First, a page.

According to a new study, by researchers from King’s College London, the make-up of human feces may have an influence on the levels of dangerous fat that is found inside the body.
There is a lot of research being conducted in order to know more about the biological secrets that are hidden in a person’s microbiome. This is because of the fact that the human body is home to trillions of bacteria. These microorganisms play a part in an individual experiencing good health as well as illness. There is a lot of research that still needs to be conducted. But researchers are making progress. The bacteria inside our body have been seen to have links to cholesterol levels, asthma, and even acne.
Recent studies have shown that there are some microorganisms, helping with digestion and immune functions, also have a relationship with obesity and being overweight. An interesting study showed that transplanting feces in normal weight mice from obese mice made them experience an increase in weight. The reverse was also true as transplanting feces from normal weight mice to obese ones showed a reduction in the animal’s weight.
Coming to human studies, a more diverse community of bacteria is linked to having weight that is considered as normal. However, a less amount of different microorganisms showed a connection to being obese and overweight. But the results were still a bit uneven.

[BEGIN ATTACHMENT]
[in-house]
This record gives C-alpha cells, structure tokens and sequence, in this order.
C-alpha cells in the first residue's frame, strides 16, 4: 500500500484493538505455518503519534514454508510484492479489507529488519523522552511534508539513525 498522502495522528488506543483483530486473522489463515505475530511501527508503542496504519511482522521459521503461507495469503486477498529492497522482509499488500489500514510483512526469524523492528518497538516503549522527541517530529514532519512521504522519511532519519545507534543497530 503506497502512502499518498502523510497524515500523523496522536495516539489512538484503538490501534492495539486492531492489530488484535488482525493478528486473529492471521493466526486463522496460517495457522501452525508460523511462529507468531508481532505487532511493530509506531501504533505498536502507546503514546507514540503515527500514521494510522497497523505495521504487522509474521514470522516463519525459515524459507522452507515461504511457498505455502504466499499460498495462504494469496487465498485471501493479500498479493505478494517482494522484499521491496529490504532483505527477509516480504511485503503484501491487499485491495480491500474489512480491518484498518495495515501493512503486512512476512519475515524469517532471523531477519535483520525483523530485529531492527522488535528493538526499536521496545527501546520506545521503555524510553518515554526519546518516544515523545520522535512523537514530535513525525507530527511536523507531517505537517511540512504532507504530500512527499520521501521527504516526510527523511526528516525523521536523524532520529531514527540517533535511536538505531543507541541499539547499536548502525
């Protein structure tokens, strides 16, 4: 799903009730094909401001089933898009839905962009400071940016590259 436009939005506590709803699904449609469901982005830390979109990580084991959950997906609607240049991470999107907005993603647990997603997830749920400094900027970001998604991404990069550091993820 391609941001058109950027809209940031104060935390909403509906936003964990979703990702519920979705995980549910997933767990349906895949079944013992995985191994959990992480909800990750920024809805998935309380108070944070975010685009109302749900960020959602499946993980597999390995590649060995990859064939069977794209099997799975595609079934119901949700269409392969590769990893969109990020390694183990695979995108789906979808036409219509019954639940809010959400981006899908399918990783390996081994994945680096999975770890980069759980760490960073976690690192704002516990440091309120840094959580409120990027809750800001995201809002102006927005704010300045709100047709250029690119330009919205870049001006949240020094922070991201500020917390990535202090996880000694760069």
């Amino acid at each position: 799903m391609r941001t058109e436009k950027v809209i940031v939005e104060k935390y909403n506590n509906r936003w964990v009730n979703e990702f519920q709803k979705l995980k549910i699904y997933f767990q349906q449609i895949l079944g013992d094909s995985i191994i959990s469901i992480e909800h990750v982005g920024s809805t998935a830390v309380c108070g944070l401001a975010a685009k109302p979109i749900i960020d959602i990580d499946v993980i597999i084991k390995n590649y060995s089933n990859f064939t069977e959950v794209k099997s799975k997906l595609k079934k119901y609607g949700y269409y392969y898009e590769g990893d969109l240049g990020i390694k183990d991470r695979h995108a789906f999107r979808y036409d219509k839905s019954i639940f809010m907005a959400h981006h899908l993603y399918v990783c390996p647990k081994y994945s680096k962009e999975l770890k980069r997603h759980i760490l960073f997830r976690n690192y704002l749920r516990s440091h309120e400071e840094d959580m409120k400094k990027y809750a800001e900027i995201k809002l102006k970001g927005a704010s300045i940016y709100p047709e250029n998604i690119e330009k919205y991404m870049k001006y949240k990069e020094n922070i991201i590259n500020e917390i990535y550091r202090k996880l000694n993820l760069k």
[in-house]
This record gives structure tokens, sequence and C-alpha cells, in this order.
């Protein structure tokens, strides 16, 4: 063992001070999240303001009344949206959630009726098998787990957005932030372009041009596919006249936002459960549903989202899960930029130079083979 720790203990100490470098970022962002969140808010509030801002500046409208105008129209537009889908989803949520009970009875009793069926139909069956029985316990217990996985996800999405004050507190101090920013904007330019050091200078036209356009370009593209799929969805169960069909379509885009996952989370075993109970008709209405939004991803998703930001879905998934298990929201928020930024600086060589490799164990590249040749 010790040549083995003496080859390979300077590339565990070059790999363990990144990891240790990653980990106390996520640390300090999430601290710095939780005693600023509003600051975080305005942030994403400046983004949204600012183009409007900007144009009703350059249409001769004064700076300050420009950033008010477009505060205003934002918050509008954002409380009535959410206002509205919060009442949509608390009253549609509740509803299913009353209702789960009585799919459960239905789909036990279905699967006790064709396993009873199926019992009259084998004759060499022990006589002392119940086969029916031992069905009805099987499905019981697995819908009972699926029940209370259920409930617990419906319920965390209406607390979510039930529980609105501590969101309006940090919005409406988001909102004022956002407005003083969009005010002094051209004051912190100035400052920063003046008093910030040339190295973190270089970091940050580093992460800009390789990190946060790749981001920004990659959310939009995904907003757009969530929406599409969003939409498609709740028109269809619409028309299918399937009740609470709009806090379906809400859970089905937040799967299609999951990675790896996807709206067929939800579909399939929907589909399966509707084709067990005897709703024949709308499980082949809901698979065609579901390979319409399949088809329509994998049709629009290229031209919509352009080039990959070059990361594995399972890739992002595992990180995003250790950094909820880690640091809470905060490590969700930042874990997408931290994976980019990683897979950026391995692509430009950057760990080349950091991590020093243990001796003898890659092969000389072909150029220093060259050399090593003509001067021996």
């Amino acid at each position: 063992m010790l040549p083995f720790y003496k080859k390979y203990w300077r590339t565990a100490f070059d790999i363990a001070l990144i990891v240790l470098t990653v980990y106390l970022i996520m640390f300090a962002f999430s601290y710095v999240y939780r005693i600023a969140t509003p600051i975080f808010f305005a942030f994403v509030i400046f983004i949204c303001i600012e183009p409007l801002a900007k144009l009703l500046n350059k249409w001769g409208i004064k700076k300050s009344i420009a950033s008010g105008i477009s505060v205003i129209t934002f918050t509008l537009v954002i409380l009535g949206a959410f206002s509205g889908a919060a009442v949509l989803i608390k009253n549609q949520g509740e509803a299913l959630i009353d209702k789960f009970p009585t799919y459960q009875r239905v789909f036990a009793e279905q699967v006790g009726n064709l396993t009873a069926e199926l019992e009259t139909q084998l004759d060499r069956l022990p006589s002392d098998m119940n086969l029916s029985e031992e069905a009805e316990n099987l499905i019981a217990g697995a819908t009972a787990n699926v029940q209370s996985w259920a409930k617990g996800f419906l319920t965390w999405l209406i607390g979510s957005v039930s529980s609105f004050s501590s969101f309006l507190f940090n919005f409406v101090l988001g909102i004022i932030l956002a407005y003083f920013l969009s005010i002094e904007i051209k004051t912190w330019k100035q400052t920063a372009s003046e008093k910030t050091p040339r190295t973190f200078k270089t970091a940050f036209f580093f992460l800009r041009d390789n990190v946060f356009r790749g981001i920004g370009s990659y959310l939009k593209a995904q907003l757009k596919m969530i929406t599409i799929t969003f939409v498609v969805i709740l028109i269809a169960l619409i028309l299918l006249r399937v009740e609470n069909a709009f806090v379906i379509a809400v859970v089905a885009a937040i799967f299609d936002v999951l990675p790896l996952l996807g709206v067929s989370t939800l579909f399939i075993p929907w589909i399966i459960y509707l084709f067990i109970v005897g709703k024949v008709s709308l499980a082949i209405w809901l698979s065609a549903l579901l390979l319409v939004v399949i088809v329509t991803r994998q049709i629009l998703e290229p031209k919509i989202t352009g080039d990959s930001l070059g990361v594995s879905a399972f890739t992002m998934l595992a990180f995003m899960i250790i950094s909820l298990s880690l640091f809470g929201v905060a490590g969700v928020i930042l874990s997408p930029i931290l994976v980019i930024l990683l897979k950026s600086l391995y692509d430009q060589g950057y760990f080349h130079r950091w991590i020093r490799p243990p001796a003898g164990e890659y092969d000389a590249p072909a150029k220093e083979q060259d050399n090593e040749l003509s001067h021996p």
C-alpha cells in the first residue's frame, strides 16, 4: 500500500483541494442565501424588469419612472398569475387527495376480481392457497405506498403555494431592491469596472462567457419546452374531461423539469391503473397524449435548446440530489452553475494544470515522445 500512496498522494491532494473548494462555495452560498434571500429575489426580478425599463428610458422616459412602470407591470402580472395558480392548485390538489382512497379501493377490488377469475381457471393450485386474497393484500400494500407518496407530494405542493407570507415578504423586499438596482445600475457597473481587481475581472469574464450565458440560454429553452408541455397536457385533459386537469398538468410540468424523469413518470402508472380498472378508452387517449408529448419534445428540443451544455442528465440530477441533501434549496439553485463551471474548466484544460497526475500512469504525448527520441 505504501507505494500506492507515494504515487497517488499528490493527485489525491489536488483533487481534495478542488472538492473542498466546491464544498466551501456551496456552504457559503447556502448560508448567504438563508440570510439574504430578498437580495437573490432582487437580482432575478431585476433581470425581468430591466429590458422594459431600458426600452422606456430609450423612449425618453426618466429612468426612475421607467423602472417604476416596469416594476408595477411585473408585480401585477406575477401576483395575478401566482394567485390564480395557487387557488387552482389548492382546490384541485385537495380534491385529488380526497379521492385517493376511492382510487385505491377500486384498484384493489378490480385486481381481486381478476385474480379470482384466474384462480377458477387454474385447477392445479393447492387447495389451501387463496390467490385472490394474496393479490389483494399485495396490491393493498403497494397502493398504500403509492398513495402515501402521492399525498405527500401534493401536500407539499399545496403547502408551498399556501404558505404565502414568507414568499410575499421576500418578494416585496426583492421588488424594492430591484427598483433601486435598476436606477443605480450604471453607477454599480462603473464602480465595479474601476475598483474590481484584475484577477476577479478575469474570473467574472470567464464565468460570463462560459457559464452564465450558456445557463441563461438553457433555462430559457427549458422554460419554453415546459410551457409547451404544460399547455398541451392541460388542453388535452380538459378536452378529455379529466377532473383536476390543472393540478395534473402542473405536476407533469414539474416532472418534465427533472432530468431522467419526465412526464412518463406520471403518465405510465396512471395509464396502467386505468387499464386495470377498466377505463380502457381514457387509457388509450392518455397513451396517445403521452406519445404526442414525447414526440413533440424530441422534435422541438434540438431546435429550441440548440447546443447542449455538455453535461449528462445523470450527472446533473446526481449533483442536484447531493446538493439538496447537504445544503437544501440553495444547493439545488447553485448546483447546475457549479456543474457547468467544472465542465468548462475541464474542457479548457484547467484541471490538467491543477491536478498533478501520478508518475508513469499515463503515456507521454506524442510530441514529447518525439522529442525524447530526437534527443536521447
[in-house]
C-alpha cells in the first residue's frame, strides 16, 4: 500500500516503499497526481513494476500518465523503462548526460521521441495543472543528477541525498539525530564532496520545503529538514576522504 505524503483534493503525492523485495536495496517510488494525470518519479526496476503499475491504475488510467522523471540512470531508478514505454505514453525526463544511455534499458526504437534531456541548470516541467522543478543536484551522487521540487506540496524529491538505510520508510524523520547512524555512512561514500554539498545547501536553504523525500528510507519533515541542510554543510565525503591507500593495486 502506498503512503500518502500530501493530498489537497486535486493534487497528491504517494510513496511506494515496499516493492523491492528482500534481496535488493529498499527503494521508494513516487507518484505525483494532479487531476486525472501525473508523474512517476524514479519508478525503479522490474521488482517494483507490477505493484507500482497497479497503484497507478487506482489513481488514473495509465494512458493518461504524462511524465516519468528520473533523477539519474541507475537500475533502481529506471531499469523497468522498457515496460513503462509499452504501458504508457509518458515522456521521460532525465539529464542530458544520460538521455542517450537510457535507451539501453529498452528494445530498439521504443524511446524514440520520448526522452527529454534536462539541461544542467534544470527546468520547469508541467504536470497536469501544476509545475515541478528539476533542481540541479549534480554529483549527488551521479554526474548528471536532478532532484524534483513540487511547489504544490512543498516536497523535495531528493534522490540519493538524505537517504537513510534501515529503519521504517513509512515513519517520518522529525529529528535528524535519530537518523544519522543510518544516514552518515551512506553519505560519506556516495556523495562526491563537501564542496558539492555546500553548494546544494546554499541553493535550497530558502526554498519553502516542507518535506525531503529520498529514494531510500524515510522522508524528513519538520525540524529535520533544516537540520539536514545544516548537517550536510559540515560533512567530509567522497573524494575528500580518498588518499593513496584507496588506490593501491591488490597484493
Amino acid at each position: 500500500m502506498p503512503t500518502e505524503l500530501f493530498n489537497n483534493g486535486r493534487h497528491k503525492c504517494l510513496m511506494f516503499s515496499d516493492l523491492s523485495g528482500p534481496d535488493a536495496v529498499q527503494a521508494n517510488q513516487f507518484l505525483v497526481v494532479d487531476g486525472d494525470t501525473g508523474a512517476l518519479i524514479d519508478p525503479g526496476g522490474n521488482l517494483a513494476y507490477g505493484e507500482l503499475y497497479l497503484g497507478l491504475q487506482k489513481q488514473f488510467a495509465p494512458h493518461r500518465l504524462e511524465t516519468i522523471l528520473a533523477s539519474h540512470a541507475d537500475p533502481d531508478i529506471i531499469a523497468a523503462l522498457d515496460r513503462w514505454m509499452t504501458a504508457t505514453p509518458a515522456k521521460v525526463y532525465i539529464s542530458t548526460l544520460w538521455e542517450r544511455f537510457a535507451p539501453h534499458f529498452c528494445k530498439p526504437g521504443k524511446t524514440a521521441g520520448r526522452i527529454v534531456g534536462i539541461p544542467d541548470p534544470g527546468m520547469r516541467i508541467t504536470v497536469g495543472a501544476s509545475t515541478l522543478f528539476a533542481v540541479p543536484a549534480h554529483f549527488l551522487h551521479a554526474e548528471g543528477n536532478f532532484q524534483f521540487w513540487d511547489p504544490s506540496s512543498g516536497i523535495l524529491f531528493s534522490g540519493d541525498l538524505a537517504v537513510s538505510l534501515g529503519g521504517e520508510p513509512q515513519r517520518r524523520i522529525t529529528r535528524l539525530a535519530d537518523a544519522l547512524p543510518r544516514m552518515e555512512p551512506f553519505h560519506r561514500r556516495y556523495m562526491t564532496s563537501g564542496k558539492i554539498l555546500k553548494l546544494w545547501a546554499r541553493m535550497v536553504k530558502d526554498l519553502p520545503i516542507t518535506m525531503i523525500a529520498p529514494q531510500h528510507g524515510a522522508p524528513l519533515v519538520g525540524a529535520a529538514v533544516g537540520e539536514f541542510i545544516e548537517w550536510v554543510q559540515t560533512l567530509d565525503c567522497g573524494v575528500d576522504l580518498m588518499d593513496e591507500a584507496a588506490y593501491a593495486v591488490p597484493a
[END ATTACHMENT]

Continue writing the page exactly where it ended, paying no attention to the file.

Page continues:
According to Michelle Beaumont, a research associate at the department of twin research at Kings College, a problem that researchers face has to do with BMI measuring weight but not telling if the said weight is due to fat tissue or lean muscle. That is why for the current study, she and her team of researchers focused on diving further and understanding how body fat is affected by microbiomes, rather than weight. The current study was published in the journal Genome Biology.
More than 1,300 stool samples of twins were analyzed for the new study along with X-ray based measurements of the content of body fat present. The collected measurements helped researchers to distinguish visceral fat from sub-cutaneous fat. Visceral fat is known to increase the risk of metabolic conditions (such as diabetes) and heart disease as it stores itself within organs. Sub-cutaneous fat is present underneath the skin and has been studied to have less metabolic activity.
The researchers found out that having a diverse microbiome reduced the risk of obesity. However, it was also noted that a less diverse microbiome increased the likelihood of having more visceral fat. The results of the study showed that the link present between visceral fat and microbiome is far stronger compared to the link present with any other obesity measure. Due to visceral fat giving rise to a lot of diseases researchers should look into actually measuring amount of fat rather than just relying on BMI, which is a very board measurement.
Though a link between visceral fat and bacteria has been observed, there isn’t much clarity when it comes to whether or not weight can be affected by changing the composition of a person’s microbiome. Other studies have showed that transplanting feces can help to control the rates of C. difficile infection. However, human studies involving the use of gut bacteria (through feces transplant or probiotics) haven’t been conducted yet in order to see the possible change in weight. But the current research is a step in the right direction and could help learn more about all of the factors that play a role in obesity and how it can be better controlled in human beings.